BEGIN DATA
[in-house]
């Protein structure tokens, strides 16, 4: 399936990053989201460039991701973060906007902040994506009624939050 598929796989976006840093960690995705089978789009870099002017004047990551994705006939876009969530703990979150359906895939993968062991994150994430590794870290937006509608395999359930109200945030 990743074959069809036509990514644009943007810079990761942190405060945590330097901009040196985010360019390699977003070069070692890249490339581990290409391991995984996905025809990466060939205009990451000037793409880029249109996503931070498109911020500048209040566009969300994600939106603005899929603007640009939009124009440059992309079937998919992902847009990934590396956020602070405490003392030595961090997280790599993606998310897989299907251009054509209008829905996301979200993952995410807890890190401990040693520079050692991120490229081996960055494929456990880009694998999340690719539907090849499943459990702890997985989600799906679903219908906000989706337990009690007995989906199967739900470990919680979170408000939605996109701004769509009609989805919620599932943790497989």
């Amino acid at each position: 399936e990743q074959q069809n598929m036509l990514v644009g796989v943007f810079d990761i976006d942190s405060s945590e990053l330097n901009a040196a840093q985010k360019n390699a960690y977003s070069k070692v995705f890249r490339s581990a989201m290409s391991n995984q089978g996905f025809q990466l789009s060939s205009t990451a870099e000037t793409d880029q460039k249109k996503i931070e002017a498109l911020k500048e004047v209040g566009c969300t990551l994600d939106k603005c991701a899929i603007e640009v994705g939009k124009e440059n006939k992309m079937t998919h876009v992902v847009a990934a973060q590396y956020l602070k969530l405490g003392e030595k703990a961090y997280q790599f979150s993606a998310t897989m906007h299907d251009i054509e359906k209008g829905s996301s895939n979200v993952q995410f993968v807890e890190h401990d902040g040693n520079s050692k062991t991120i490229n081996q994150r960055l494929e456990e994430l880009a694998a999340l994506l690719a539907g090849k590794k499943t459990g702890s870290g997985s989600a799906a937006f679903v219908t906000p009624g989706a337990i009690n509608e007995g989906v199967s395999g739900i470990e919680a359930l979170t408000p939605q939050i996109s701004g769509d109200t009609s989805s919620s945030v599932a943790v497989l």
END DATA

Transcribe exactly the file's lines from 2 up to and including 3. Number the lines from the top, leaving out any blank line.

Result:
């Protein structure tokens, strides 16, 4: 399936990053989201460039991701973060906007902040994506009624939050 598929796989976006840093960690995705089978789009870099002017004047990551994705006939876009969530703990979150359906895939993968062991994150994430590794870290937006509608395999359930109200945030 990743074959069809036509990514644009943007810079990761942190405060945590330097901009040196985010360019390699977003070069070692890249490339581990290409391991995984996905025809990466060939205009990451000037793409880029249109996503931070498109911020500048209040566009969300994600939106603005899929603007640009939009124009440059992309079937998919992902847009990934590396956020602070405490003392030595961090997280790599993606998310897989299907251009054509209008829905996301979200993952995410807890890190401990040693520079050692991120490229081996960055494929456990880009694998999340690719539907090849499943459990702890997985989600799906679903219908906000989706337990009690007995989906199967739900470990919680979170408000939605996109701004769509009609989805919620599932943790497989």
């Amino acid at each position: 399936e990743q074959q069809n598929m036509l990514v644009g796989v943007f810079d990761i976006d942190s405060s945590e990053l330097n901009a040196a840093q985010k360019n390699a960690y977003s070069k070692v995705f890249r490339s581990a989201m290409s391991n995984q089978g996905f025809q990466l789009s060939s205009t990451a870099e000037t793409d880029q460039k249109k996503i931070e002017a498109l911020k500048e004047v209040g566009c969300t990551l994600d939106k603005c991701a899929i603007e640009v994705g939009k124009e440059n006939k992309m079937t998919h876009v992902v847009a990934a973060q590396y956020l602070k969530l405490g003392e030595k703990a961090y997280q790599f979150s993606a998310t897989m906007h299907d251009i054509e359906k209008g829905s996301s895939n979200v993952q995410f993968v807890e890190h401990d902040g040693n520079s050692k062991t991120i490229n081996q994150r960055l494929e456990e994430l880009a694998a999340l994506l690719a539907g090849k590794k499943t459990g702890s870290g997985s989600a799906a937006f679903v219908t906000p009624g989706a337990i009690n509608e007995g989906v199967s395999g739900i470990e919680a359930l979170t408000p939605q939050i996109s701004g769509d109200t009609s989805s919620s945030v599932a943790v497989l």